Fashion industry making progress in cutting deforestation from clothing
(10/30/2014) Several more clothing companies have committed to eliminate fiber produced via destruction of endangered forests, adding momentum to a zero deforestation movement within the fashion sector, argues a new report published by Canopy, an environmental non-profit.
Destroyed habitat, fewer resources, Ebola: the many repercussions of Liberia's deforestation
(10/29/2014) Liberia is one of the last strongholds of intact forest in West Africa. These forests are the home of many unique species of plants and animals, and many Liberians rely on the forests for direct economic benefits. The presence of intact forests may even be important for preventing the future outbreak of disease such as Ebola, which can be transmitted to people from animal vectors displaced by deforestation.
Bunge commits to zero deforestation palm oil
(10/28/2014) Agribusiness giant Bunge has joined the growing ranks of companies that have established zero deforestation policies for their palm oil supply chains.
Scientific association calls on Nicaragua to scrap its Gran Canal
(10/27/2014) ATBC—the world's largest association of tropical biologists and conservationists—has advised Nicaragua to halt its ambitious plan to build a massive canal across the country. The ATBC warns that the Chinese-backed canal, also known as the Gran Canal, will have devastating impacts on Nicaragua's water security, its forests and wildlife, and local people.
Conservationists propose Dracula Reserve in Ecuador
(10/24/2014) Deep in the dark, cool forests of Ecuador and Colombia live strange and mysterious organisms. Some inhabit the trees and others stay to the ground, and many are threatened by human encroachment. Because of this threat, Rainforest Trust has launched a Halloween fundraising drive to help pay for the creation of the Dracula Reserve--named for its dramatic inhabitant, the Dracula orchid.
Google's new Gombe Street View lets users 'walk' along chimp trails and into Jane Goodall's house
(10/24/2014) Google Maps is now available for Tanzanian forest paths. Users can walk virtually along the same trails Jane Goodall has used for her decades of chimpanzee monitoring -- and even into her house.
Beef, palm oil, soy, and wood products from 8 countries responsible for 1/3 of forest destruction
(10/23/2014) Four commodities produced in just eight countries are responsible for a third of the world's forest loss, according to a new report. Those familiar with the long-standing effort to stop deforestation won't be surprised by the commodities named: beef, palm oil, soy, and wood products (including timber and paper). Nor will they be very surprised by most of the countries: Brazil, Indonesia, and Malaysia.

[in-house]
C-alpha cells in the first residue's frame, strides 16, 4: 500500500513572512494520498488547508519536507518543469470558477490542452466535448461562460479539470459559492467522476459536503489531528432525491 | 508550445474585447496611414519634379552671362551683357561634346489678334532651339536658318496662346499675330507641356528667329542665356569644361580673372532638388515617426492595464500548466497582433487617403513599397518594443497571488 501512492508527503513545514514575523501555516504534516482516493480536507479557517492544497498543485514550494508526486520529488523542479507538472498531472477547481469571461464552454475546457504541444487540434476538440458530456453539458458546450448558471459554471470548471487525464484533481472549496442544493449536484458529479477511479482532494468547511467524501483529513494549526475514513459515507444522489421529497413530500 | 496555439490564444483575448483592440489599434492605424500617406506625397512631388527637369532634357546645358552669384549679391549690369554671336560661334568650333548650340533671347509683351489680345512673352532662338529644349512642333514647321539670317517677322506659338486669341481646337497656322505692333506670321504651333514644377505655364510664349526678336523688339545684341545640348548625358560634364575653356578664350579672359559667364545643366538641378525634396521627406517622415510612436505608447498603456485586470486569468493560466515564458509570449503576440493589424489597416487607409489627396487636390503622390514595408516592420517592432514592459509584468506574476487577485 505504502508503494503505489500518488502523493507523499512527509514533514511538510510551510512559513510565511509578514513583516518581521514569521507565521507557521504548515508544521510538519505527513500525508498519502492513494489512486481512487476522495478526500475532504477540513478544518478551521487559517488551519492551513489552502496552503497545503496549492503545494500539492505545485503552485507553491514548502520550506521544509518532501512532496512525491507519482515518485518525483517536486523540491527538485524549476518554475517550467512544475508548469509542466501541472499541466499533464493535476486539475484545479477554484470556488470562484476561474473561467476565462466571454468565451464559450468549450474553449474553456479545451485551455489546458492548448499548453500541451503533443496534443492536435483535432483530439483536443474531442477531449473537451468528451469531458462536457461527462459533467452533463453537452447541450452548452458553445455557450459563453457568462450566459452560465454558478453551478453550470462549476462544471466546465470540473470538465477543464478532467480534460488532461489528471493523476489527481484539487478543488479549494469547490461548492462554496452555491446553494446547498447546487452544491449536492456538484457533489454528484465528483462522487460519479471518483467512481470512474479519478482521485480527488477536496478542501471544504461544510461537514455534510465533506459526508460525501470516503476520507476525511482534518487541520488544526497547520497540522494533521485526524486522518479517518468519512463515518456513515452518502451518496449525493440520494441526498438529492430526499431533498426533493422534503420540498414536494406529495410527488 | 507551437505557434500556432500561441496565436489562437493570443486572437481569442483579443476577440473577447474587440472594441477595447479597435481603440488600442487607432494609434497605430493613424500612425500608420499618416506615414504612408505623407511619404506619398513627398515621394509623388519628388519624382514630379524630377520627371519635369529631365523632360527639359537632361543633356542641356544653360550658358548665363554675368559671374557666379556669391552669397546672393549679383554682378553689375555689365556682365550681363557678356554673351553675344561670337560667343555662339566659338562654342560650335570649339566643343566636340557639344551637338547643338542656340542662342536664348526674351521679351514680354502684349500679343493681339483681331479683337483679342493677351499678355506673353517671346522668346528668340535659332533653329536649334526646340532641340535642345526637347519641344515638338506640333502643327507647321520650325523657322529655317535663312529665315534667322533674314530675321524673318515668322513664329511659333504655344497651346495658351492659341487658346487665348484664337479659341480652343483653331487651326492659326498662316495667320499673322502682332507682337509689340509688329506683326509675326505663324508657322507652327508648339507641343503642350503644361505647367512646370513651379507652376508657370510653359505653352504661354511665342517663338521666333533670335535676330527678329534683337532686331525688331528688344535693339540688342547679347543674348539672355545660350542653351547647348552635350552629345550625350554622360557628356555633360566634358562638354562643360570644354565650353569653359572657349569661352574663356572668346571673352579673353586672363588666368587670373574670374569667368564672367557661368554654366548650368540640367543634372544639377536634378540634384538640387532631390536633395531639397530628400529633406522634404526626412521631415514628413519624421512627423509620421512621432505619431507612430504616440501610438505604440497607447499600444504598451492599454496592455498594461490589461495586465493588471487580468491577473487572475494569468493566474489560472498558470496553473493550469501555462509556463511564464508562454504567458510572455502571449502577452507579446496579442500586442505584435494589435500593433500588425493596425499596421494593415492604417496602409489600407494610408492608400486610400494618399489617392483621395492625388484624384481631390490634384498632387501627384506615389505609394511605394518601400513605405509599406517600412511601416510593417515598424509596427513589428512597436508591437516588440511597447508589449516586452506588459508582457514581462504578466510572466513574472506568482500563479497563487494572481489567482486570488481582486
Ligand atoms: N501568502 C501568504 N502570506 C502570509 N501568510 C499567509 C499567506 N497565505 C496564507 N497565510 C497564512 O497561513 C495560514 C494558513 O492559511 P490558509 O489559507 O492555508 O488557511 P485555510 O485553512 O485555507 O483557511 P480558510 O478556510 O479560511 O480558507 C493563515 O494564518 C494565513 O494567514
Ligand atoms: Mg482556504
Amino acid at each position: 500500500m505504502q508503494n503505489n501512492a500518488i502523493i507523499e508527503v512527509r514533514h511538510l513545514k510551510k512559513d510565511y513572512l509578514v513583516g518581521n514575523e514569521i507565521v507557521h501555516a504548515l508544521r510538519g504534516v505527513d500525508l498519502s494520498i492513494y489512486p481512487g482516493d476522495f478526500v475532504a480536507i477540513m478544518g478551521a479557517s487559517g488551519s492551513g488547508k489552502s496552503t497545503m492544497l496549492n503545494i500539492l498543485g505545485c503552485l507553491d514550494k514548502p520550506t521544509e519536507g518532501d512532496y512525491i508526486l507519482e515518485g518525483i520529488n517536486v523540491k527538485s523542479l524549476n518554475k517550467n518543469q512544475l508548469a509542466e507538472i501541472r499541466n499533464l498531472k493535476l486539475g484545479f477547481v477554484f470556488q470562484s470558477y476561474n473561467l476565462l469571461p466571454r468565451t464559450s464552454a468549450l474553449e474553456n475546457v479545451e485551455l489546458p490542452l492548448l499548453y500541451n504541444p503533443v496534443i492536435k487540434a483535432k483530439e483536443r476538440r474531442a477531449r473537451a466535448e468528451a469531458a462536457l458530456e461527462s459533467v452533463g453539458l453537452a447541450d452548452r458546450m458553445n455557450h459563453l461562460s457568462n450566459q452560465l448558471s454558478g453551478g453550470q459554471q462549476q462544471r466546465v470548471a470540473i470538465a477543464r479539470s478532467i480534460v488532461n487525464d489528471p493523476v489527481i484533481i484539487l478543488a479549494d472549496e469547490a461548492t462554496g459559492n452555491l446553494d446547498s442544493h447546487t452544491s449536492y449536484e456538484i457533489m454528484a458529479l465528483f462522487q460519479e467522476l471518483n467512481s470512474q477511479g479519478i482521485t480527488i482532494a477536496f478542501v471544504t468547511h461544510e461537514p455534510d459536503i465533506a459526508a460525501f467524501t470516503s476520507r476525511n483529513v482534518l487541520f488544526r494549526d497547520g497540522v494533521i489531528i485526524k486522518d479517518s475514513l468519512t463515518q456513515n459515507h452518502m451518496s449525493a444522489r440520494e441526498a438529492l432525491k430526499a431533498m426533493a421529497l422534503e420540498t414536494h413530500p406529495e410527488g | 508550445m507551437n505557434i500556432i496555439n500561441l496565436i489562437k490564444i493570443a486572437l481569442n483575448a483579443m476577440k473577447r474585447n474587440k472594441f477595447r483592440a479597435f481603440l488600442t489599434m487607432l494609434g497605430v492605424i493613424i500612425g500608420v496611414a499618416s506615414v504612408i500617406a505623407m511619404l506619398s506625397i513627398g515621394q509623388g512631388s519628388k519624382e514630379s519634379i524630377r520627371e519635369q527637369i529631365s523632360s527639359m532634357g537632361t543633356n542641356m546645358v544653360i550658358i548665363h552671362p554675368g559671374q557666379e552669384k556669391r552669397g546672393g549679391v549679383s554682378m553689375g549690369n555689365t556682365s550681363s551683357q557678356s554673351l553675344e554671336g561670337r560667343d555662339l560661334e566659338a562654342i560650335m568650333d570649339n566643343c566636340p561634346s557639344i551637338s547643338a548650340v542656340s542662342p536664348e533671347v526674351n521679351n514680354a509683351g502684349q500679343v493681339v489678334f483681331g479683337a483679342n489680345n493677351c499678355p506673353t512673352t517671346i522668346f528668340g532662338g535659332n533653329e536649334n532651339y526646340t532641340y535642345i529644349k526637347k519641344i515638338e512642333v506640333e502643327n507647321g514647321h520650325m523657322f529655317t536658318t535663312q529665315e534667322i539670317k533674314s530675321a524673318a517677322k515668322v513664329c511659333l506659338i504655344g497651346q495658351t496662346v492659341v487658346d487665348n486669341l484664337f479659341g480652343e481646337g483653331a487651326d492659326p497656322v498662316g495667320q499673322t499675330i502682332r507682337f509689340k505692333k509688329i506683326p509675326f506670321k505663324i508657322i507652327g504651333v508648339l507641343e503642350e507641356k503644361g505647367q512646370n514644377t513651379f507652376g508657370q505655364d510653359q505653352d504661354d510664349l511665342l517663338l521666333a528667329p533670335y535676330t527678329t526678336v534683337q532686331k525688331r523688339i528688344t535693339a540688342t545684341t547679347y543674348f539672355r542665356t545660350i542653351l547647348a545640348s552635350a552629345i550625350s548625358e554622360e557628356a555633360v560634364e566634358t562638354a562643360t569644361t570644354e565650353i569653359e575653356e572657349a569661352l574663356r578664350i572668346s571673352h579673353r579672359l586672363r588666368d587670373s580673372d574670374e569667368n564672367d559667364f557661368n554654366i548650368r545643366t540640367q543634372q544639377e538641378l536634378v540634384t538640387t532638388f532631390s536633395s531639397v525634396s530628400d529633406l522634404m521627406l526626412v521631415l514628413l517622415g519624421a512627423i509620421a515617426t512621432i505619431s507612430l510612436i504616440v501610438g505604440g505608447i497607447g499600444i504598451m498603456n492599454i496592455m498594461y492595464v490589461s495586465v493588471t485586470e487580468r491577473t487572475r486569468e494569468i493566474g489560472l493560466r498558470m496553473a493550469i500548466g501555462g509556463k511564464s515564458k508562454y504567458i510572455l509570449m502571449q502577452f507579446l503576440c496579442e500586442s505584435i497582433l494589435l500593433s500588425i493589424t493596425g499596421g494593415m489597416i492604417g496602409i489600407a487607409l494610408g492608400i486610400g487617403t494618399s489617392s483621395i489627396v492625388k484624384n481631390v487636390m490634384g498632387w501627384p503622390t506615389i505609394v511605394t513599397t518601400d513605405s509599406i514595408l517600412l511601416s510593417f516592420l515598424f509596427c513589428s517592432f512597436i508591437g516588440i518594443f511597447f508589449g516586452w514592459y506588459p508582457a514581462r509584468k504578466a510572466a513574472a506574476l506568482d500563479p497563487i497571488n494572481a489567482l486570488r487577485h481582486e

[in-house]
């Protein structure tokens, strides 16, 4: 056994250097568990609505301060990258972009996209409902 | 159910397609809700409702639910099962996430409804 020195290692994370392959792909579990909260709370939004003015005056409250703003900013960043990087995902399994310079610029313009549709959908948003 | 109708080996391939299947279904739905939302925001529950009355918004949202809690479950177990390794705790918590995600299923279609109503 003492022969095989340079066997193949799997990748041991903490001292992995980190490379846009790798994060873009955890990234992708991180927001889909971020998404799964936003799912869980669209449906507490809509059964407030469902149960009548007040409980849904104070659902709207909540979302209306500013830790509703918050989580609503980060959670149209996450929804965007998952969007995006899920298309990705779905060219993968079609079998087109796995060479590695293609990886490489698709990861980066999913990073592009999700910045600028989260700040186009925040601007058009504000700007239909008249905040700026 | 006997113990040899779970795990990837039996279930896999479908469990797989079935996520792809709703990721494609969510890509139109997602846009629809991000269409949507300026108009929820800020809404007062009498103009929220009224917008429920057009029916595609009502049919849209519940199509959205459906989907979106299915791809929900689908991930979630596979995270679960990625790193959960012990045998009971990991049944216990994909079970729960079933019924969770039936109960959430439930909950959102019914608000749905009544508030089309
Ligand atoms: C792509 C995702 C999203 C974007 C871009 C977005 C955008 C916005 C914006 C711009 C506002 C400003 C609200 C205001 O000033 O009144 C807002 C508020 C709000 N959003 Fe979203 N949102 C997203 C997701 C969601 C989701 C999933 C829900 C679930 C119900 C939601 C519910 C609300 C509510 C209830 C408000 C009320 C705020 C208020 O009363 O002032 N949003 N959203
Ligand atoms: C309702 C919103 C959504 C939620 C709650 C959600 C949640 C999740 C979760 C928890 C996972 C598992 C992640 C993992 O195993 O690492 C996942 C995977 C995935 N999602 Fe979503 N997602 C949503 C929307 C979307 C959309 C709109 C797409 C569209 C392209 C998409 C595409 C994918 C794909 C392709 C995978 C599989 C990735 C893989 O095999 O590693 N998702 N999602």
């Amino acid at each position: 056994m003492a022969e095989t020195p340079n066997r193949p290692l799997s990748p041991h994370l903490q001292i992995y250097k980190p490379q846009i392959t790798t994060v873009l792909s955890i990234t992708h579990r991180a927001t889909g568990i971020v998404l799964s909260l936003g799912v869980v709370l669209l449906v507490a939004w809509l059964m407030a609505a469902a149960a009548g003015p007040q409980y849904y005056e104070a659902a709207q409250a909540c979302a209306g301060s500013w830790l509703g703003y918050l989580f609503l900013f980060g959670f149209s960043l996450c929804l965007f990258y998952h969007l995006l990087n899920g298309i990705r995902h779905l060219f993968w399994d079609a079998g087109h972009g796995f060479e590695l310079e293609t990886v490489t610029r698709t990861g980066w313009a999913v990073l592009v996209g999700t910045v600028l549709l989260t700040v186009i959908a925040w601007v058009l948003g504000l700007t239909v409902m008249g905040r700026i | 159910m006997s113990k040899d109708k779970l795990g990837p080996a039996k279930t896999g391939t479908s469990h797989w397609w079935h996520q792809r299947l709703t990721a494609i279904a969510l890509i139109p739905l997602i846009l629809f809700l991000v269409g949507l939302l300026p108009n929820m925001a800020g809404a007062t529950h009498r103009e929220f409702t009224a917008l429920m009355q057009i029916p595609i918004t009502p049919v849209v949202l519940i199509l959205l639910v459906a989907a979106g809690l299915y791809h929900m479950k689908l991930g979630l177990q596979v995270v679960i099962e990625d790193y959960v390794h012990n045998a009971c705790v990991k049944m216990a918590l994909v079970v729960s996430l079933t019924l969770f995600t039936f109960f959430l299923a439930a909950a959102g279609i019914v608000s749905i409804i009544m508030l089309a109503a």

Brazil declares new protected area larger than Delaware
(10/23/2014) Earlier this week, the Brazilian government announced the declaration of a new federal reserve deep in the Amazon rainforest. The protections conferred by the move will illegalize deforestation, reduce carbon emissions, and help safeguard the future of the area’s renowned wildlife.
Gold mining expanding rapidly along Guiana Shield, threatening forests, water, wildlife
(10/22/2014) Gold mining is on the rise in the Guiana Shield, a geographic region of South America that holds one of the world’s largest undisturbed tract of rainforest. A new mapping technology using a radar and optical imaging combination has detected a significant increase in mining since 2000, threatening the region's forests and water quality.
Colombia reports drop in deforestation
(10/21/2014) Colombia has for the first time released an annual report on deforestation, revealing that forest loss during 2013 was lower than the recent average. The government says some 120,933 hectares of natural forest were cleared between January and December 2013.
'No forests, no cash': palm oil giants commit to sustainability, but will they follow through?
(10/21/2014) Four of Indonesia’s largest palm oil producers signed a landmark commitment in New York in September to further implement sustainable practices across one of the country’s largest commercial sectors. Then-President Susilo Bambang Yudhoyono and the Indonesia Chamber of Commerce (KADIN) witnessed the undertaking, which is hoped to expand the country’s palm oil industry while making it more environmentally friendly.
Coal, climate and orangutans – Indonesia’s quandary